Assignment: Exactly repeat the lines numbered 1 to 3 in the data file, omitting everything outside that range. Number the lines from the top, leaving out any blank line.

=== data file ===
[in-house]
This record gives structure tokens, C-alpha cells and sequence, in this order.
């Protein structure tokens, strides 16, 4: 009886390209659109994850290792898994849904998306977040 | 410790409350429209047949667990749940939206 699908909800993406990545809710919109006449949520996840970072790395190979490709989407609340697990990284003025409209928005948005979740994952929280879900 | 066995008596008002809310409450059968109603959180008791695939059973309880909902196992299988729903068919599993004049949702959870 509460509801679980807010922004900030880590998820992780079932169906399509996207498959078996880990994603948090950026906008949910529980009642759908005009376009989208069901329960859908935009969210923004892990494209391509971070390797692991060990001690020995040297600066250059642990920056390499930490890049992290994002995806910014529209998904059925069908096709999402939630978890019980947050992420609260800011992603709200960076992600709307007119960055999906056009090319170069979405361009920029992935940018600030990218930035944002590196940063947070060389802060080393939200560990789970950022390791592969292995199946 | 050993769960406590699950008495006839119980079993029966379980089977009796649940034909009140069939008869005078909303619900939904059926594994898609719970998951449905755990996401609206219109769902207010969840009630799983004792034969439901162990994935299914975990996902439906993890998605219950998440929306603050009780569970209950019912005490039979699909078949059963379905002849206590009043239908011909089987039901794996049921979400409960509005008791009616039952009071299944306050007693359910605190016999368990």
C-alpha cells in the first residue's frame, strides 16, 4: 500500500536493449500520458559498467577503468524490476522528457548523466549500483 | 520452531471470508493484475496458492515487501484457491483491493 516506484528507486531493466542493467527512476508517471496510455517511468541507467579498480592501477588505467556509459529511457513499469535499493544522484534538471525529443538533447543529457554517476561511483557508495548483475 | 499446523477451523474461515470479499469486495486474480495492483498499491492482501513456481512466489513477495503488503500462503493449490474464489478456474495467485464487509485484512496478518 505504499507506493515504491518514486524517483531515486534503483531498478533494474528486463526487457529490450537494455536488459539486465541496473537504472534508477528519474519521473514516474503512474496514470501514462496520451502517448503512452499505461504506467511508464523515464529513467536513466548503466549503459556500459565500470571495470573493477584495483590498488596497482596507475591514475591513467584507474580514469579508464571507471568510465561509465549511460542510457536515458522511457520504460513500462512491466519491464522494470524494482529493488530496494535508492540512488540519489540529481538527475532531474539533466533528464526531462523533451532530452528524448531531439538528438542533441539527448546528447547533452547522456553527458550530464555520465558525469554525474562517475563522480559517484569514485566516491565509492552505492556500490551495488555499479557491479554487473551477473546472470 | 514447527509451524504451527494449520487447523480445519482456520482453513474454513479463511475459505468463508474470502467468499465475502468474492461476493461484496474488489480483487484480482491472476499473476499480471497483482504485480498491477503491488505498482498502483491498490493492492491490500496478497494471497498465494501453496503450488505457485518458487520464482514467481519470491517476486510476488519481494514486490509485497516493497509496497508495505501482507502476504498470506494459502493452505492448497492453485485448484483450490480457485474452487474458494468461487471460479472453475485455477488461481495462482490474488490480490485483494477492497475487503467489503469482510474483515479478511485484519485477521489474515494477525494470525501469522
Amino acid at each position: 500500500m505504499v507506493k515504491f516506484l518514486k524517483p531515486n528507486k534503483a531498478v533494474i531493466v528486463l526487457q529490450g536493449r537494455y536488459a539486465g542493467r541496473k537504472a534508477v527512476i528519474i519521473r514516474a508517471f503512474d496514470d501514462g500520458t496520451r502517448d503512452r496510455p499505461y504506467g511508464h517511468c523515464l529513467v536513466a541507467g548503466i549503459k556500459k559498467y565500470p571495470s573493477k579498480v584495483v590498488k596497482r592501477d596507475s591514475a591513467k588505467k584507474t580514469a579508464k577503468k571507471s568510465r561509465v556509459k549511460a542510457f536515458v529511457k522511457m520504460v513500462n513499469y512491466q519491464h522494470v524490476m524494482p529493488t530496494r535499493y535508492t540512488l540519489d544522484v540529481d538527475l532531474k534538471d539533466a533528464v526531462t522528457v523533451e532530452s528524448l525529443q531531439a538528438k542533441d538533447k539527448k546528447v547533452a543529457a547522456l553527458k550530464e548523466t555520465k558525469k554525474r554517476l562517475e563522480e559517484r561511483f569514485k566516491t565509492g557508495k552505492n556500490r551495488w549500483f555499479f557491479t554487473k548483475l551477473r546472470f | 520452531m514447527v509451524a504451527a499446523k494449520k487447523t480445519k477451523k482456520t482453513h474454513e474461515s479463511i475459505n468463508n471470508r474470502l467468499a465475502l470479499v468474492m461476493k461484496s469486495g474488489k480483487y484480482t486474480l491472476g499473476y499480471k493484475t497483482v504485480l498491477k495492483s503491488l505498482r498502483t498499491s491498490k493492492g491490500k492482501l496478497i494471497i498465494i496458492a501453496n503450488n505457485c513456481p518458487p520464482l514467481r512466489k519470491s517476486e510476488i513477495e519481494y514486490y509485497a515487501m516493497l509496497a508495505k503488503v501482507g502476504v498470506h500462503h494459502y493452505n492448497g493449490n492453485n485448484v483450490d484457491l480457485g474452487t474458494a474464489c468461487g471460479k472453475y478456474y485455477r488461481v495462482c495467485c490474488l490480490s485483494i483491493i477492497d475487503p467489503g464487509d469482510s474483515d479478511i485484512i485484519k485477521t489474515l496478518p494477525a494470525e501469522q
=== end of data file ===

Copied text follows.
[in-house]
This record gives structure tokens, C-alpha cells and sequence, in this order.
């Protein structure tokens, strides 16, 4: 009886390209659109994850290792898994849904998306977040 | 410790409350429209047949667990749940939206 699908909800993406990545809710919109006449949520996840970072790395190979490709989407609340697990990284003025409209928005948005979740994952929280879900 | 066995008596008002809310409450059968109603959180008791695939059973309880909902196992299988729903068919599993004049949702959870 509460509801679980807010922004900030880590998820992780079932169906399509996207498959078996880990994603948090950026906008949910529980009642759908005009376009989208069901329960859908935009969210923004892990494209391509971070390797692991060990001690020995040297600066250059642990920056390499930490890049992290994002995806910014529209998904059925069908096709999402939630978890019980947050992420609260800011992603709200960076992600709307007119960055999906056009090319170069979405361009920029992935940018600030990218930035944002590196940063947070060389802060080393939200560990789970950022390791592969292995199946 | 050993769960406590699950008495006839119980079993029966379980089977009796649940034909009140069939008869005078909303619900939904059926594994898609719970998951449905755990996401609206219109769902207010969840009630799983004792034969439901162990994935299914975990996902439906993890998605219950998440929306603050009780569970209950019912005490039979699909078949059963379905002849206590009043239908011909089987039901794996049921979400409960509005008791009616039952009071299944306050007693359910605190016999368990």